MATTHEW GAGNON

Republicans should take the third option on climate change

Posted Sept. 08, 2011, at 5:13 p.m.

On Wednesday night, eight Republicans gathered at the Ronald Reagan Presidential Library in California to debate each other for the right to take on President Obama next year.

Most eyes were on Gov. Rick Perry and former Gov. Mitt Romney, the two front-runners, to see how they would perform. But I was watching the debate for a different reason. There is a war going on inside the Republican Party over science, and I wanted to hear it play out on national television.

The conflict came to most people’s attention a few weeks ago after Gov. Jon Huntsman took a shot at Perry over his views on a couple of hot-button issues. Said Huntsman on Twitter, “To be clear, I believe in evolution and trust scientists on global warming. Call me crazy.”

Republicans, of course, tend to discount climate science as quackery, mostly because of the people who believe in it so strongly (Al Gore) and the big government solutions offered by Democrats to combat it (cap and trade).

Afterward, many conservatives were disappointed to hear that Gov. Chris Christie of New Jersey — a Republican rock star — had acknowledged a belief that the planet was warming and that humans played a role. He was immediately crossed off the list of many who had hoped he would run for president.

But for Huntsman specifically to say such a thing while running for the Republican nomination was brave, and probably foolish. And for Perry to play the ostrich with his head in the sand and expect to attract independents in the general election was just as foolish.

So to say that I was looking forward to seeing the issue discussed by Perry and Huntsman would be an understatement. Sadly, the results were disappointing.

Huntsman’s argument basically boiled down to the following: “Listen, when you make comments that fly in the face of what 98 out of 100 climate scientists have said, when you call into question the science of evolution, all I’m saying is that, in order for the Republican Party to win, we can’t run from science.”

He continued, “We’ve got to win voters.” So he thinks Republicans should accept the Democratic line on climate just to win. Not a compelling argument.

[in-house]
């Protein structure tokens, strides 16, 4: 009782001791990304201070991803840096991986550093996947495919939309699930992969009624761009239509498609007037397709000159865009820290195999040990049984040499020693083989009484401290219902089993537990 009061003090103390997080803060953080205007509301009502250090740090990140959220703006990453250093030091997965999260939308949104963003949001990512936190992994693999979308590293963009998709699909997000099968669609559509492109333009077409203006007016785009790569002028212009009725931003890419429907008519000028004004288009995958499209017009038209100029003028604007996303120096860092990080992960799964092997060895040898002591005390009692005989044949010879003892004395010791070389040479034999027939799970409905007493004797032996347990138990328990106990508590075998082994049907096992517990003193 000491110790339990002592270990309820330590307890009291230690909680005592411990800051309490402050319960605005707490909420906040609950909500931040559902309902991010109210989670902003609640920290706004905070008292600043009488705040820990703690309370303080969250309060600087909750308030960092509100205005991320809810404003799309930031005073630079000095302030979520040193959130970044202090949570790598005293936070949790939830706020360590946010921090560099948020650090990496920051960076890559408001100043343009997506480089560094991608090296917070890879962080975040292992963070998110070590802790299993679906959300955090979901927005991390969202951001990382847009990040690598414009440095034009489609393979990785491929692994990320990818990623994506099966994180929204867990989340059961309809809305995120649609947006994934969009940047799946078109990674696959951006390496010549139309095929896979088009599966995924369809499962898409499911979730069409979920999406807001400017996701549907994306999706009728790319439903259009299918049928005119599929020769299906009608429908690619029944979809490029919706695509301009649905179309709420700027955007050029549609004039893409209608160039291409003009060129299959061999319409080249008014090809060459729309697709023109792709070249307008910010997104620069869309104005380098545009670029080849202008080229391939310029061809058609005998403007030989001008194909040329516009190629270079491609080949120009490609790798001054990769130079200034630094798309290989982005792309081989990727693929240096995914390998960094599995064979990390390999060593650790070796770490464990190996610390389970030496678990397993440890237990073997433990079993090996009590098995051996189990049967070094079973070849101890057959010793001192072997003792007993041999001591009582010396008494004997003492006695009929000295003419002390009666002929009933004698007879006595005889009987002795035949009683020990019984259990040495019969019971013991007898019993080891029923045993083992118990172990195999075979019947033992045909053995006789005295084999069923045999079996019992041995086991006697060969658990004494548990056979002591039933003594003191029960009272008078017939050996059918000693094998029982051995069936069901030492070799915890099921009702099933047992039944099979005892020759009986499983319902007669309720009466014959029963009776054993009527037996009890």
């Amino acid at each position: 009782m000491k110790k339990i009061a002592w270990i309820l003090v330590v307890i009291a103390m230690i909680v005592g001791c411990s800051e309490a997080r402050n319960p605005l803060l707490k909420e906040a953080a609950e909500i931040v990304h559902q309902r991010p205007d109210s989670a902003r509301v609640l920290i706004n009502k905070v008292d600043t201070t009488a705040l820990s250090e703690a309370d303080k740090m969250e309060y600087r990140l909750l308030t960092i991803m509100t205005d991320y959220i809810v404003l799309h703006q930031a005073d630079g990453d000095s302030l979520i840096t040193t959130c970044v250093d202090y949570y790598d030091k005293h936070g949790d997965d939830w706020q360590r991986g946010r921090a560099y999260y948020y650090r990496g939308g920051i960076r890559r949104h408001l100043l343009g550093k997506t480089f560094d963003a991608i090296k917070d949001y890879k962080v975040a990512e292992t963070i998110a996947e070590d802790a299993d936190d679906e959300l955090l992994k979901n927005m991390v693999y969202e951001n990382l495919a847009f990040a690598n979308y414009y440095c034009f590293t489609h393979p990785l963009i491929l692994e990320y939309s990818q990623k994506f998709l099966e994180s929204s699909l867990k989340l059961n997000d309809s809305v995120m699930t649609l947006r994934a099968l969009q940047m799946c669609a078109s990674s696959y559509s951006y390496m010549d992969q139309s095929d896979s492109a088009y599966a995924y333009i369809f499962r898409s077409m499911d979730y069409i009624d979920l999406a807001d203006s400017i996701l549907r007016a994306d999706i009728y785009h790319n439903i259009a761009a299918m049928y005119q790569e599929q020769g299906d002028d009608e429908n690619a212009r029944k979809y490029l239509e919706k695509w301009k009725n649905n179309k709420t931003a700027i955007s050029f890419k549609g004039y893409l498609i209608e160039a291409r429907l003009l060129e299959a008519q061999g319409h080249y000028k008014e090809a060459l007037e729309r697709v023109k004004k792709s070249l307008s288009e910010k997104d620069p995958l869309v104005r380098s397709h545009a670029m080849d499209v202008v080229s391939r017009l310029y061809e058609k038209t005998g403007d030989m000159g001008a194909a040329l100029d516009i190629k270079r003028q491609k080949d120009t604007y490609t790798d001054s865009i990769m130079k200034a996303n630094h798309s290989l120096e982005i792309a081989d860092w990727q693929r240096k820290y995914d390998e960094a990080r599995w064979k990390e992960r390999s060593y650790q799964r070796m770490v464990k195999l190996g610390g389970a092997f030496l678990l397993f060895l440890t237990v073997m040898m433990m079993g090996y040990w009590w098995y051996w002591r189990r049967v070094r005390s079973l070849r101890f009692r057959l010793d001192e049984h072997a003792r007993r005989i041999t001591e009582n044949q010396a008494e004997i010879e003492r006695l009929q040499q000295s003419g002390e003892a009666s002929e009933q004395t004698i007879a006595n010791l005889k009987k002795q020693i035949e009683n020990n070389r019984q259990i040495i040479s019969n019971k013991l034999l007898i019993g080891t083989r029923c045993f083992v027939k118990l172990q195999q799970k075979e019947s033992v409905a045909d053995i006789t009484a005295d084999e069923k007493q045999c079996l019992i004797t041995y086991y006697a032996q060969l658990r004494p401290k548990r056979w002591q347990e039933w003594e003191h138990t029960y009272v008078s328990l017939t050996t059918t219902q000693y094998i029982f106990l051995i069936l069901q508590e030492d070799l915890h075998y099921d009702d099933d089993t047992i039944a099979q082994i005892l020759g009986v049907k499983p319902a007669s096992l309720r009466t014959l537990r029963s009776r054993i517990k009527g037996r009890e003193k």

Perry on the other hand, said climate science was unproven and unsettled. “The idea that we would put Americans’ economy at jeopardy based on scientific theory that’s not settled yet, to me, is just nonsense,” Perry said, also saying, “Galileo got outvoted for a spell.”

To me, both of these men are wildly off base. Huntsman parroted the Democratic Party line, and Perry exposed his gross ignorance on the subject. Why isn’t there a candidate, any candidate, in this race who is willing to actually give the right answer?

Here is what I’d like to hear Republicans start saying on climate change:

“Look, climate science has its problems, like any kind of science. We can’t know everything and yes people with agendas have played with numbers to make their case more compelling. We have been sold crazy theory as fact quite often.

“Yet the backbone of climate science is sound. It is pretty evident the planet is warming and that we probably have something to do with it. Even the majority of climate change ‘skeptics’ actually do believe that the planet is warming and human beings play a role, they simply disagree on the effects and the scope.

“Even so, there is nothing about believing that the science is sound that says that the way to tackle the problem is the proposed policies from the Democratic Party. Not only are they insanely expensive, they won’t do anything to fix the problem.

“The answer to correcting global warming is to innovate our way out by developing legitimate technologies that produce cleaner energy, and as is the case in all things, the market will be the mechanism for that change.

“So sure, climate science is mostly settled. But fixing that problem won’t be done by capping emissions or funding solar panels and wind farms, and don’t expect me to have any interest in destroying the American economy by chasing that fool’s gold.”

Yes, Virginia, it is possible to believe in science and not turn into Al Gore.

Matthew Gagnon, a Hampden native, is a Republican political strategist. He previously worked for Sen. Susan Collins and the National Republican Senatorial Committee. You can reach him at matthew.o.gagnon@gmail.com and read his blog at www.pinetreepolitics.com.

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